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Earl Womack, former school deputy transportation director and member of the Halifax County Board of Supervisors, received a suspended 12 year prison sentence on felony fraud charges during an appearance…
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Timothy Peters avoided a spinning Lee Pulliam on the final lap of the green-white-checkered finish to claim his first win in the charity race.
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Verdict on chickpeas: the crows love ‘em
SoVaNow.com / July 25, 2013The results of Halifax County’s experiment in chickpea production are pending, but local grower James Brown has learned at least one thing: as much as people may say they like the taste of chickpeas, crows seem to like it even more.
“I’ve never seen anything like it. I guess those things must be good,” said Brown, who drew national media attention, including a glowing report in the Wall Street Journal in April, for planting the chickpea crop in his Mount Laurel fields this spring.
The Wall Street Journal report, “Hummus Is Conquering America,” noted the alternative crop potential of chickpeas — the main ingredient in hummus, a Middle Eastern-flavored dip and spread. Brown, who is raising chickpeas under the direction of Virginia State University Extension, is testing the crop side-by-side with the tobacco, corn and soybeans he raises at his farm.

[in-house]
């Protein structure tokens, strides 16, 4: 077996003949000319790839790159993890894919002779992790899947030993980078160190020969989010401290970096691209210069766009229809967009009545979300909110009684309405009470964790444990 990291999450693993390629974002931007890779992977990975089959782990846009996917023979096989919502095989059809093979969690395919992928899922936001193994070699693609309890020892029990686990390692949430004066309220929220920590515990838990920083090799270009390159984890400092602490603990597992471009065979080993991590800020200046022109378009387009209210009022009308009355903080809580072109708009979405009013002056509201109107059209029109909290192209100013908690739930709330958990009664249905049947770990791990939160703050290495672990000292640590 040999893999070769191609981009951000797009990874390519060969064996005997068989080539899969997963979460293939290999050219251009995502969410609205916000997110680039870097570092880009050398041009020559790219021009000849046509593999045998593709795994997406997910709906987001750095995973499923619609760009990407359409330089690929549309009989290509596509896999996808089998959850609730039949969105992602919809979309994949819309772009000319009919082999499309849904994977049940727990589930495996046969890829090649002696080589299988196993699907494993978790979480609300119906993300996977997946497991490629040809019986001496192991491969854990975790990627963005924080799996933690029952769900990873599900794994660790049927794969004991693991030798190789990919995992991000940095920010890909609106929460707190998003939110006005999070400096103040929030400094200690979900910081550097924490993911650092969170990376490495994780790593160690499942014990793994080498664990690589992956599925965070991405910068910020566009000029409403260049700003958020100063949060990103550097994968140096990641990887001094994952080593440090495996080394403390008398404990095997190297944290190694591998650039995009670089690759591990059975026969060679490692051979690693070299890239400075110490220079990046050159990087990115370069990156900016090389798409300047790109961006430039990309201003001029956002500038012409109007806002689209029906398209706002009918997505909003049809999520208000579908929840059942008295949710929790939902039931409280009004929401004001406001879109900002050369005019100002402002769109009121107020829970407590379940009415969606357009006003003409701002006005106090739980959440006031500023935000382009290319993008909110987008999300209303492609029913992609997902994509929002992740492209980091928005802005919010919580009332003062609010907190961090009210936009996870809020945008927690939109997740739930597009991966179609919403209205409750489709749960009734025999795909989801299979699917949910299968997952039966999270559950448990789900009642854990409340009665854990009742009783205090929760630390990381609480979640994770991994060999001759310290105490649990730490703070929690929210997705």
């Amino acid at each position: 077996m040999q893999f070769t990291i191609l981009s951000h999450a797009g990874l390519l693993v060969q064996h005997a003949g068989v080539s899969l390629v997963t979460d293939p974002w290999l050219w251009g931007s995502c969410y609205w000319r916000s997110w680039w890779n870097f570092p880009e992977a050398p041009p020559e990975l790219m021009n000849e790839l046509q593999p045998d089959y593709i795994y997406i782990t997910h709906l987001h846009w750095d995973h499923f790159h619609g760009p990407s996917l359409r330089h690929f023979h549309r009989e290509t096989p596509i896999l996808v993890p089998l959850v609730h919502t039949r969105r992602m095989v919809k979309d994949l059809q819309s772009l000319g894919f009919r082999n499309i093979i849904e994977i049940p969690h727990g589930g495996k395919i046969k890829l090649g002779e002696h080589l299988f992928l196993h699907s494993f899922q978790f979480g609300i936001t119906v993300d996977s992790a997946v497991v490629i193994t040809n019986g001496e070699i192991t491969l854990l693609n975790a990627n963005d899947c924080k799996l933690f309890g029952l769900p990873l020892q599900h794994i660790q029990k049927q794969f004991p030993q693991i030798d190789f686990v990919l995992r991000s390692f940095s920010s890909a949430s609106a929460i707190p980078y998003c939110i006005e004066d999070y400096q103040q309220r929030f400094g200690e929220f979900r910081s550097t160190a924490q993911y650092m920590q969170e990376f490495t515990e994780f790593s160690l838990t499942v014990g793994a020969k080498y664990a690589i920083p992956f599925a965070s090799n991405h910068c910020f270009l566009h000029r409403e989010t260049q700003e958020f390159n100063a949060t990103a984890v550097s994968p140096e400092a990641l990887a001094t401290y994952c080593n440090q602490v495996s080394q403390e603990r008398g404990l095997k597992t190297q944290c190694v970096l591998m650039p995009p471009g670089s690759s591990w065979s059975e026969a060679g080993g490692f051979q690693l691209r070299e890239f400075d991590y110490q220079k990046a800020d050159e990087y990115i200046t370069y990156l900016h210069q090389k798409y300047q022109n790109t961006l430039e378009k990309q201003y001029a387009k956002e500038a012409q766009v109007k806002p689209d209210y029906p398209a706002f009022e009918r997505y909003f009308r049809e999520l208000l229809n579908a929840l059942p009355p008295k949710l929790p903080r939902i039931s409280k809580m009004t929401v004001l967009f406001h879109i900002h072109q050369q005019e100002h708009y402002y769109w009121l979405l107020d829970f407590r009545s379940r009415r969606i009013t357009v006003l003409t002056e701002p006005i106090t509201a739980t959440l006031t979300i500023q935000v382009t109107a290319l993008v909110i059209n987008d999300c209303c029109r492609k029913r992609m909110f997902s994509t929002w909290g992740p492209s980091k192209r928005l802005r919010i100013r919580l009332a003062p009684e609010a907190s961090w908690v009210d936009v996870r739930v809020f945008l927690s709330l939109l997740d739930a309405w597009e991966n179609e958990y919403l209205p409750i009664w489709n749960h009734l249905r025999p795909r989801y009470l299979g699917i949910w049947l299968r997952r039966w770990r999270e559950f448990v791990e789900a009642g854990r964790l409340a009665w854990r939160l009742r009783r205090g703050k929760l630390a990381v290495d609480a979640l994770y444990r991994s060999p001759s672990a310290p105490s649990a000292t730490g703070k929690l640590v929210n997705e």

Brown is awaiting more information from VSU on how the crop will be harvested and marketed — his chickpeas will be sold to Sabra Brands, a Richmond-based food company — but he’s already come to some conclusions about the crop.
One: chickpeas are like soybeans, except the plant produces one pea to the pod, unlike three or four as one might get with soybeans. Two: the crop has done well during this moist Southside spring and summer. Maybe too well. That’s where the crows come in.
“The crows have messed it up so bad, I’ve probably got an acre left.” (He started with around four.) In most of his fields, “the crows pulled it up so bad it wasn’t even worth it for me to fool with it.”
Brown says that whatever happens to his crop this year, it’s likely he’ll give chickpeas another whirl next spring. This time, though, he’s planting closer to his home.
“I’ll keep a shotgun in my hand for the crows,” he said.
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